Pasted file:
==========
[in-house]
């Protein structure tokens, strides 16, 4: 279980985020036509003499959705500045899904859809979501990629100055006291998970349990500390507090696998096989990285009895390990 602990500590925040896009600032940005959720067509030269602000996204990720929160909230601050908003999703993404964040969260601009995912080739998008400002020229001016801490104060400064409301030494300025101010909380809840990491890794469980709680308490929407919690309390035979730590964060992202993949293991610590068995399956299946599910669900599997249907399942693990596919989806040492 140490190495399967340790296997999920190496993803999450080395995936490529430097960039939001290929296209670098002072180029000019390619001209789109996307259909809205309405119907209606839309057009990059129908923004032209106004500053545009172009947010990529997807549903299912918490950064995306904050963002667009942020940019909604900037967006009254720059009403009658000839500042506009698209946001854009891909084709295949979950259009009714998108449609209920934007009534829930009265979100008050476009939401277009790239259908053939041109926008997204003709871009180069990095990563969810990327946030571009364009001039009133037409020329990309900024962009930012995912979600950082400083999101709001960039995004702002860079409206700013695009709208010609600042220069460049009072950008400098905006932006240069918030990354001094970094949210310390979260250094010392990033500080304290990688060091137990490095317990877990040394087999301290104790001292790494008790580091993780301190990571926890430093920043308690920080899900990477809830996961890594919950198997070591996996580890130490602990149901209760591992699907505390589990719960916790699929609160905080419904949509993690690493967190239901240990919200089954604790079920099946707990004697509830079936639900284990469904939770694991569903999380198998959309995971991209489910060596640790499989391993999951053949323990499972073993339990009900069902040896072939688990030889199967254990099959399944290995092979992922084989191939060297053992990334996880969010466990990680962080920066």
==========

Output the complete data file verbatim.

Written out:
[in-house]
């Protein structure tokens, strides 16, 4: 279980985020036509003499959705500045899904859809979501990629100055006291998970349990500390507090696998096989990285009895390990 602990500590925040896009600032940005959720067509030269602000996204990720929160909230601050908003999703993404964040969260601009995912080739998008400002020229001016801490104060400064409301030494300025101010909380809840990491890794469980709680308490929407919690309390035979730590964060992202993949293991610590068995399956299946599910669900599997249907399942693990596919989806040492 140490190495399967340790296997999920190496993803999450080395995936490529430097960039939001290929296209670098002072180029000019390619001209789109996307259909809205309405119907209606839309057009990059129908923004032209106004500053545009172009947010990529997807549903299912918490950064995306904050963002667009942020940019909604900037967006009254720059009403009658000839500042506009698209946001854009891909084709295949979950259009009714998108449609209920934007009534829930009265979100008050476009939401277009790239259908053939041109926008997204003709871009180069990095990563969810990327946030571009364009001039009133037409020329990309900024962009930012995912979600950082400083999101709001960039995004702002860079409206700013695009709208010609600042220069460049009072950008400098905006932006240069918030990354001094970094949210310390979260250094010392990033500080304290990688060091137990490095317990877990040394087999301290104790001292790494008790580091993780301190990571926890430093920043308690920080899900990477809830996961890594919950198997070591996996580890130490602990149901209760591992699907505390589990719960916790699929609160905080419904949509993690690493967190239901240990919200089954604790079920099946707990004697509830079936639900284990469904939770694991569903999380198998959309995971991209489910060596640790499989391993999951053949323990499972073993339990009900069902040896072939688990030889199967254990099959399944290995092979992922084989191939060297053992990334996880969010466990990680962080920066």